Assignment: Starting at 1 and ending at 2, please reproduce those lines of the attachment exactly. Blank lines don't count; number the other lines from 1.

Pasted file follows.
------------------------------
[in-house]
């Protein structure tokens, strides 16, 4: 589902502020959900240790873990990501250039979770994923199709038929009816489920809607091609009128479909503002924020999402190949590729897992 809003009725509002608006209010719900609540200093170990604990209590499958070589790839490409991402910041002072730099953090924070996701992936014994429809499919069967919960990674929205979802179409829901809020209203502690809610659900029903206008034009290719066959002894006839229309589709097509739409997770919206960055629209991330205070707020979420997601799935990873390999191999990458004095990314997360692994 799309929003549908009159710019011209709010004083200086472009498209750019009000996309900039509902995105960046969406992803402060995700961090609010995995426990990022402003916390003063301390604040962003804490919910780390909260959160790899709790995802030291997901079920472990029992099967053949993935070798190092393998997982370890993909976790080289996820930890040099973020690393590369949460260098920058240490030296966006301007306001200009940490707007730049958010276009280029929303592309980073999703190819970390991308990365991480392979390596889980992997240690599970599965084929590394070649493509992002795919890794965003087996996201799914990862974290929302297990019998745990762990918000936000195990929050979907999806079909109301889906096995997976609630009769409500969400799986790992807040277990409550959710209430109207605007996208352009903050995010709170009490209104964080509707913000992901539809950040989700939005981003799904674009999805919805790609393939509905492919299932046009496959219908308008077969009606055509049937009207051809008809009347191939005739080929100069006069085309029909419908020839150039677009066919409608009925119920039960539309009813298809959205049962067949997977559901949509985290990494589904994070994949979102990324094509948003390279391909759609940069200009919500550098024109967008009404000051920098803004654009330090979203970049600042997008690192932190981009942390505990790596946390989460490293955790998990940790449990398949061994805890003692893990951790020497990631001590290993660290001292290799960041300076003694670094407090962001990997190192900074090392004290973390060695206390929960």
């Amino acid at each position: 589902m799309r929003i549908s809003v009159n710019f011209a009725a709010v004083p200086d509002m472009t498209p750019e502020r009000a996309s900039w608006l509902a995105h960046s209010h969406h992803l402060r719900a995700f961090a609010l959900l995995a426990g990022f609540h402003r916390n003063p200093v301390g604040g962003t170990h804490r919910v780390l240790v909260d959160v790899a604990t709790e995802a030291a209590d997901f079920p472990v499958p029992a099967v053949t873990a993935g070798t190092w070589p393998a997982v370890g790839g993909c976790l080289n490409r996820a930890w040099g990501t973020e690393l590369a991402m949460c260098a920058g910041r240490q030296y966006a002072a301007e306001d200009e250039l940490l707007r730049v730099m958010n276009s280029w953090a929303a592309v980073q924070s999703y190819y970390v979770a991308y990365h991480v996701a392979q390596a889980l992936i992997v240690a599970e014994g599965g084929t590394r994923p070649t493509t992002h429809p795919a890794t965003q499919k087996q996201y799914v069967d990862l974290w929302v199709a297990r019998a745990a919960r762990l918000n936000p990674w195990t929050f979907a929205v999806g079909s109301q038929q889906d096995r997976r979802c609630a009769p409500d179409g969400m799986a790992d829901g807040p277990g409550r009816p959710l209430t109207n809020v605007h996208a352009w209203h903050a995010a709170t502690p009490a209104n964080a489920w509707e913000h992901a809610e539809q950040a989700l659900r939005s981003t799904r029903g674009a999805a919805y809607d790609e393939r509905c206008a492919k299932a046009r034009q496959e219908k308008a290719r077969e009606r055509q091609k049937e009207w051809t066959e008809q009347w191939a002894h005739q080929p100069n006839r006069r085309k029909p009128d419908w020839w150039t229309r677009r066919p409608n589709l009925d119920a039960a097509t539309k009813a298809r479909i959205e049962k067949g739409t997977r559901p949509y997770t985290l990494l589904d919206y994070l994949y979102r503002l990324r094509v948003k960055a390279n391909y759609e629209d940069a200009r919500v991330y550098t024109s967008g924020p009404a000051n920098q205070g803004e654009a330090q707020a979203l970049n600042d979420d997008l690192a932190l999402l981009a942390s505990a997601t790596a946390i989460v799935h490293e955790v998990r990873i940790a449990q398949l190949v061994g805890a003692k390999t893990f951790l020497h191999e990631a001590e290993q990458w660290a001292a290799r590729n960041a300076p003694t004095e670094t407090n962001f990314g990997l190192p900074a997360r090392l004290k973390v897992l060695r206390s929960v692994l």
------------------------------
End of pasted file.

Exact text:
[in-house]
């Protein structure tokens, strides 16, 4: 589902502020959900240790873990990501250039979770994923199709038929009816489920809607091609009128479909503002924020999402190949590729897992 809003009725509002608006209010719900609540200093170990604990209590499958070589790839490409991402910041002072730099953090924070996701992936014994429809499919069967919960990674929205979802179409829901809020209203502690809610659900029903206008034009290719066959002894006839229309589709097509739409997770919206960055629209991330205070707020979420997601799935990873390999191999990458004095990314997360692994 799309929003549908009159710019011209709010004083200086472009498209750019009000996309900039509902995105960046969406992803402060995700961090609010995995426990990022402003916390003063301390604040962003804490919910780390909260959160790899709790995802030291997901079920472990029992099967053949993935070798190092393998997982370890993909976790080289996820930890040099973020690393590369949460260098920058240490030296966006301007306001200009940490707007730049958010276009280029929303592309980073999703190819970390991308990365991480392979390596889980992997240690599970599965084929590394070649493509992002795919890794965003087996996201799914990862974290929302297990019998745990762990918000936000195990929050979907999806079909109301889906096995997976609630009769409500969400799986790992807040277990409550959710209430109207605007996208352009903050995010709170009490209104964080509707913000992901539809950040989700939005981003799904674009999805919805790609393939509905492919299932046009496959219908308008077969009606055509049937009207051809008809009347191939005739080929100069006069085309029909419908020839150039677009066919409608009925119920039960539309009813298809959205049962067949997977559901949509985290990494589904994070994949979102990324094509948003390279391909759609940069200009919500550098024109967008009404000051920098803004654009330090979203970049600042997008690192932190981009942390505990790596946390989460490293955790998990940790449990398949061994805890003692893990951790020497990631001590290993660290001292290799960041300076003694670094407090962001990997190192900074090392004290973390060695206390929960």